The nuclear deal plays directly into the Iranian way of war

The nuclear deal plays directly into the Iranian way of war
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Asking Congress to examine the Iran nuclear deal is a thoughtful means to get the United States to re-assess our greater Middle East policy in general and our relationship with Iran specifically.

President Trump’s October 13 request also included an outline of a new Iran policy, which is the culmination of executive orders issued early in the administration.

To change Iran policy intelligently, we must understand the nature of the Iranian regime now in power. Only then will we be able to adopt a sound counter Iranian policy rather being stuck with the current disjointed appeasement-like policy we inherited at the start of the year.   

What is the fundamental problem?

Supporters of the Joint Comprehensive Plan of Action (JCPOA) appear to think that while we can sanction those Iranian elements involved in Iranian missile production, conventional arms modernization and terrorism, we can simultaneously “un-sanction” the country’s nuclear work.

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But the latter’s lack of sanctions makes it nearly impossible to enact effective sanctions on the former. And even worse, especially among our JCPOA partners, the assumption is by eliminating sanctions we can curtail Iran’s nuclear ambitions now, as the JCPOA seeks to do (but won’t) even as we simultaneously largely ignore Tehran’s current growing conventional hegemonic role in the Middle East through its proxy wars, terror campaigns and growing conventional weapons development.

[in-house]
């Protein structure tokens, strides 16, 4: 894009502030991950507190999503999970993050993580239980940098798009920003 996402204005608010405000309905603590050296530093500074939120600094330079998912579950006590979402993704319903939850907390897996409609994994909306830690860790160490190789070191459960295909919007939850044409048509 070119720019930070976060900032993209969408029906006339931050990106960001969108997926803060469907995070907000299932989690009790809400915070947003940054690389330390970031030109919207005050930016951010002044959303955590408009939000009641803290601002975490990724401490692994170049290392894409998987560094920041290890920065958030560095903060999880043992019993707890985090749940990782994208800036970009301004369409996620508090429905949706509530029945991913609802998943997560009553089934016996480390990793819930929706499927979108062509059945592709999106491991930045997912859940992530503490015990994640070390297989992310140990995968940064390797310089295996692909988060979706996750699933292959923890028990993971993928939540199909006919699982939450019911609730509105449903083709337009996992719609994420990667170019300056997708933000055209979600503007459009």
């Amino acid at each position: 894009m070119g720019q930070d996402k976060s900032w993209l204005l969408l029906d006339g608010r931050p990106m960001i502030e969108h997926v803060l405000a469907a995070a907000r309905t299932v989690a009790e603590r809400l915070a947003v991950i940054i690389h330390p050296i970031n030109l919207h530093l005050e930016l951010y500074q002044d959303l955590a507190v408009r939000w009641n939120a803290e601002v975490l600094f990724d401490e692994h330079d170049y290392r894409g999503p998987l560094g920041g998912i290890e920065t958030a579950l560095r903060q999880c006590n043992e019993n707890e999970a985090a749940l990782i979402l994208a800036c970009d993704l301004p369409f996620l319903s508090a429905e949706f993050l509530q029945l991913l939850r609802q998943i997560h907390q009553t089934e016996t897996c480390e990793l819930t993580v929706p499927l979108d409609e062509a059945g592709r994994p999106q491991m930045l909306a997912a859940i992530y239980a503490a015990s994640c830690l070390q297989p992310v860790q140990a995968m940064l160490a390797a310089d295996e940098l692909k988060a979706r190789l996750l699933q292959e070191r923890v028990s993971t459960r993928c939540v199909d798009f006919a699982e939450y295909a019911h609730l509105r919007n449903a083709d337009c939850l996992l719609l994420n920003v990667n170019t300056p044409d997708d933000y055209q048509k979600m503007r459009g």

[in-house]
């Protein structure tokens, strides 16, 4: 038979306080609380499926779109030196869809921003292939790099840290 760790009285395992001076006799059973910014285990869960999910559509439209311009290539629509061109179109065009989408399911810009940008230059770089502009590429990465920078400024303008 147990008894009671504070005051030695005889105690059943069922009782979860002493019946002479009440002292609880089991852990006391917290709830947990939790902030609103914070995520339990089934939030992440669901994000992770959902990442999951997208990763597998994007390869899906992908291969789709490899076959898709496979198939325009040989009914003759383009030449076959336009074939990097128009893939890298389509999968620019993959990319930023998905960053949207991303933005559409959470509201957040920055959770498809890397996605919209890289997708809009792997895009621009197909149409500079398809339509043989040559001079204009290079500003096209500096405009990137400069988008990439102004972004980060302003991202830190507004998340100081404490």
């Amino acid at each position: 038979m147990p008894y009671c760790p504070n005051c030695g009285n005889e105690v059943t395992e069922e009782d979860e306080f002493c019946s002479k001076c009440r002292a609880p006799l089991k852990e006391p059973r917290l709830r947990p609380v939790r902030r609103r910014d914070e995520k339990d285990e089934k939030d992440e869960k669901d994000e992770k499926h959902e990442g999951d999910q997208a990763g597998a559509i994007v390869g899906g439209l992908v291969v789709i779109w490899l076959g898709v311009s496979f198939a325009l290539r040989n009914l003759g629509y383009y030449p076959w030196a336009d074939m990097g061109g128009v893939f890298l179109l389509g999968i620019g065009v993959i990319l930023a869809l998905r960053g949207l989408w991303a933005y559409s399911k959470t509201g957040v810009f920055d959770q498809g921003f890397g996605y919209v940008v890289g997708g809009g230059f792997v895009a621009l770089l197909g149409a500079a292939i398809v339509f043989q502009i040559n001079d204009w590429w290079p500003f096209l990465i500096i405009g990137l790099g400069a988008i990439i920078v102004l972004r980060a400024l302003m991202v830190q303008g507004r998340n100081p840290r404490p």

The fear of JCPOA supporters is quite explicit: if we push too hard against these threats, the former nuclear deal will unravel.

However, while we might make neat distinctions among Iran’s nuclear and conventional capabilities, Iran does not — all these capabilities are elements of the same Iranian power strategy.

Iran is using the end of sanctions on its nuclear program to improve the Iranian economy and with that enhance Tehran’s conventional military, missile and terror strengths, while waiting down the road for the phases of the JCPOA currently inhibiting Iranian nuclear ambitions to expire.

In short, Iran seeks to use a pause in their pursuit of nuclear weapons capabilities to strengthen their conventional military while simultaneously using the JCPOA as a smokescreen to camouflage their continued aggression in Yemen, Iraq, Syria and Lebanon.

And unfortunately, the other partners of the JCPOA are playing into the Iranian strategy. Iran curtails some of its nuclear programs, while simultaneously threatening to drop out of the deal if the U.S. and its allies try aggressively to curtail Iran’s other military adventures. The fear of the nuclear deal unraveling has become the all-encompassing excuse to simply look the other way as Iran commits serial “mayhem.”